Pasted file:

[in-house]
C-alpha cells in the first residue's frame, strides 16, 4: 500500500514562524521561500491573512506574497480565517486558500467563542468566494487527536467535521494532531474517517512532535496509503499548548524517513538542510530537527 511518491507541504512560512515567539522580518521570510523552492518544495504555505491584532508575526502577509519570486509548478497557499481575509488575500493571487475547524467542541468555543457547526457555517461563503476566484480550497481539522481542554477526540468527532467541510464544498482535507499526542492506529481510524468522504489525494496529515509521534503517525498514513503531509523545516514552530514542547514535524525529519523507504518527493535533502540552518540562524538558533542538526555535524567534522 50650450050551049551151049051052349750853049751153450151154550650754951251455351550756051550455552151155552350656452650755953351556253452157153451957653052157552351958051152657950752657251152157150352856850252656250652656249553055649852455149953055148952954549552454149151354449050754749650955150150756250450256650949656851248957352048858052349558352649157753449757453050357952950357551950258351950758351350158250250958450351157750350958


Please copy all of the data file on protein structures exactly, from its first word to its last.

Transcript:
[in-house]
C-alpha cells in the first residue's frame, strides 16, 4: 500500500514562524521561500491573512506574497480565517486558500467563542468566494487527536467535521494532531474517517512532535496509503499548548524517513538542510530537527 511518491507541504512560512515567539522580518521570510523552492518544495504555505491584532508575526502577509519570486509548478497557499481575509488575500493571487475547524467542541468555543457547526457555517461563503476566484480550497481539522481542554477526540468527532467541510464544498482535507499526542492506529481510524468522504489525494496529515509521534503517525498514513503531509523545516514552530514542547514535524525529519523507504518527493535533502540552518540562524538558533542538526555535524567534522 50650450050551049551151049051052349750853049751153450151154550650754951251455351550756051550455552151155552350656452650755953351556253452157153451957653052157552351958051152657950752657251152157150352856850252656250652656249553055649852455149953055148952954549552454149151354449050754749650955150150756250450256650949656851248957352048858052349558352649157753449757453050357952950357551950258351950758351350158250250958450351157750350958